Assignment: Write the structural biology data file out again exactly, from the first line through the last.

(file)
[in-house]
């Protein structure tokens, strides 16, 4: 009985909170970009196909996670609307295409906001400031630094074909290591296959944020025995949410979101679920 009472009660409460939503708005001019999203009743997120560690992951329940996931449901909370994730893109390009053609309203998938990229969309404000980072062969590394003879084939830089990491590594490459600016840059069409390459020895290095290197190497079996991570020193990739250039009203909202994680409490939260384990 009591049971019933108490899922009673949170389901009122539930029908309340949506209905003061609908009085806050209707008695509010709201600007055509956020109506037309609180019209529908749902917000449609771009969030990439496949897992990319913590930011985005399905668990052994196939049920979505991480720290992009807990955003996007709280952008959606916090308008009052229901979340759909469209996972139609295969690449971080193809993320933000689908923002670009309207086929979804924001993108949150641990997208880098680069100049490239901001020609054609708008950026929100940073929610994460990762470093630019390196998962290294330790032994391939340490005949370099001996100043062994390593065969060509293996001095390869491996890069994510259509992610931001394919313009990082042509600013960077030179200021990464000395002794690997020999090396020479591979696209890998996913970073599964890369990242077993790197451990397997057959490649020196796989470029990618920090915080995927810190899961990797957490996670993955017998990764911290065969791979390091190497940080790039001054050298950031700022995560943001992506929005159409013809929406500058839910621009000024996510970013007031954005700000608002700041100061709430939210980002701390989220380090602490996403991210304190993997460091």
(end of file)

[in-house]
């Protein structure tokens, strides 16, 4: 009985909170970009196909996670609307295409906001400031630094074909290591296959944020025995949410979101679920 009472009660409460939503708005001019999203009743997120560690992951329940996931449901909370994730893109390009053609309203998938990229969309404000980072062969590394003879084939830089990491590594490459600016840059069409390459020895290095290197190497079996991570020193990739250039009203909202994680409490939260384990 009591049971019933108490899922009673949170389901009122539930029908309340949506209905003061609908009085806050209707008695509010709201600007055509956020109506037309609180019209529908749902917000449609771009969030990439496949897992990319913590930011985005399905668990052994196939049920979505991480720290992009807990955003996007709280952008959606916090308008009052229901979340759909469209996972139609295969690449971080193809993320933000689908923002670009309207086929979804924001993108949150641990997208880098680069100049490239901001020609054609708008950026929100940073929610994460990762470093630019390196998962290294330790032994391939340490005949370099001996100043062994390593065969060509293996001095390869491996890069994510259509992610931001394919313009990082042509600013960077030179200021990464000395002794690997020999090396020479591979696209890998996913970073599964890369990242077993790197451990397997057959490649020196796989470029990618920090915080995927810190899961990797957490996670993955017998990764911290065969791979390091190497940080790039001054050298950031700022995560943001992506929005159409013809929406500058839910621009000024996510970013007031954005700000608002700041100061709430939210980002701390989220380090602490996403991210304190993997460091």